APPELLATE COURT OF ILLINOIS
THE PEOPLE OF THE STATE
DANIEL P. MILLER,
Appeal from the Circuit Court
of the 12th Judicial Circuit,
Will County, Illinois,
In the indictment, the State alleged defendant drove a motor vehicle while under the influence of alcohol at a time when his driving privileges had been suspended due to a violation of section 11--501.1 of the Illinois Vehicle Code. The State also charged defendant by citation with driving while his license was suspended and transportation of alcoholic liquor in a motor vehicle.
At the bench trial, the evidence showed that two police officers responded to the scene of an accident. The officers were informed that a black car which was involved in the accident had left the scene.
Shortly thereafter, the officers located the vehicle parked along a highway approximately five miles from the location of the accident. The driver was not in the area. One of the officers found an unopened can of beer inside the car and an empty can of beer outside the vehicle near the driver's side door. The vehicle was towed from the highway.
Less than two hours later, defendant was found walking along the highway approximately 50 feet north of where the car had been located. One of the officers noticed that defendant's breath smelled of alcohol, his eyes were red and glassy and his speech was slurred. Defendant asked if he had injured anyone in the accident.
The evidence also showed that defendant's driver's license was suspended at the time this incident occurred. Based on this evidence, the trial court found defendant guilty of the charges.
On appeal, defendant asserts that his conviction of driving while his license was suspended should be vacated on one-act, one-crime principles because the suspension of his license was an element of the offense of aggravated driving while under the influence of alcohol. The State concedes error in this regard.
Where all of the elements of one offense are included in another, a conviction for only the more serious offense may stand. See People v. Garcia, 179 Ill. 2d 55, 688 N.E.2d 57 (1997). In this case, the elements of driving with a suspended license were included in the offense of aggravated driving while under the influence of alcohol. See 625 ILCS 5/11--501(c--1)(1) (West 2000). Accordingly, we vacate defendant's conviction and sentence for driving while his license was suspended.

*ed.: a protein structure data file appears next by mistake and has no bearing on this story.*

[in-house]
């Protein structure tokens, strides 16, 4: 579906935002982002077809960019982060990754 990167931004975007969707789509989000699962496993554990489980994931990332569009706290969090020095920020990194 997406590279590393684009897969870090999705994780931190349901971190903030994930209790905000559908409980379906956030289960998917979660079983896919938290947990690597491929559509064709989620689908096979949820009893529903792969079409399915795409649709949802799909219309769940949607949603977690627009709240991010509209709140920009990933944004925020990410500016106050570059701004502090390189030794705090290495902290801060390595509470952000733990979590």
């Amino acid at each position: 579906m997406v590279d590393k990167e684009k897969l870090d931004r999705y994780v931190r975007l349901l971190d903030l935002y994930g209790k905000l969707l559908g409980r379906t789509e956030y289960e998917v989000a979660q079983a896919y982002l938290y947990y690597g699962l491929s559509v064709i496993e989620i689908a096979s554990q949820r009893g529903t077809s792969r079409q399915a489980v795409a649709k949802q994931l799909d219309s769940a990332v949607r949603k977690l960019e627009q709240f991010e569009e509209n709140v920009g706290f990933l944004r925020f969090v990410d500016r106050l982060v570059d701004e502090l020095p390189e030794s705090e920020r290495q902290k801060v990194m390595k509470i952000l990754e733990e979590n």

Defendant also contends that the State failed to prove him guilty beyond a reasonable doubt of transportation of alcoholic liquor in a motor vehicle.
When faced with such a claim, we view the evidence in the light most favorable to the prosecution and determine whether any rational trier of fact could have found the elements of the crime proven beyond a reasonable doubt. People v. Collins, 106 Ill. 2d 237, 478 N.E.2d 267 (1985). A reversal is warranted only if the evidence is so unsatisfactory that it leaves a reasonable doubt regarding the defendant's guilt. People v. Flowers, 306 Ill. App. 3d 259, 714 N.E.2d 577 (1999). A person is guilty of transportation of alcoholic liquor in a motor vehicle if he transports an unsealed container of alcohol within the passenger compartment of a motor vehicle. 625 ILCS 5/11--502(a) (West 2000).
In this case, a police officer found an empty container of alcohol near the driver's side door as well as an unopened container inside the vehicle. Since it is clear that the unopened can of beer would not support defendant's conviction (see People v. Nadermann, 309 Ill. App. 3d 1016, 723 N.E.2d 857 (2000)), the State's case was based on the empty can. However, the State did not present evidence that the empty container was the same brand of beer as the one in the car, or any other evidence indicating that the empty container had been inside the vehicle. Moreover, assuming the empty container had been inside the vehicle, there is no evidence that it was open at that time.
It may be a logical inference that defendant possessed an open container as he drove, and that he later left the empty can near the vehicle when he walked away. However, it is equally possible that the container had not even been inside the vehicle, but was litter along the roadside. Another possibility is that defendant possessed the container, but opened it after he exited the vehicle.
In sum, the State has the burden of presenting evidence sufficient to prove defendant guilty beyond a reasonable doubt. In this case, we are left with the simple fact that there was an empty can of beer near the door of the vehicle. While the evidence would permit an inference that defendant transported the open container in his vehicle, there are too many uncertainties to find defendant was proven guilty of this charge beyond a reasonable doubt. Accordingly, we reverse defendant's conviction of transportation of alcoholic liquor in a motor vehicle.
For the foregoing reasons, we vacate defendant's conviction and sentence for driving while his license was suspended and reverse his conviction of transportation of alcoholic liquor in a motor vehicle.
Reversed in part and vacated in part.
LYTTON and SCHMIDT, J.J., concur.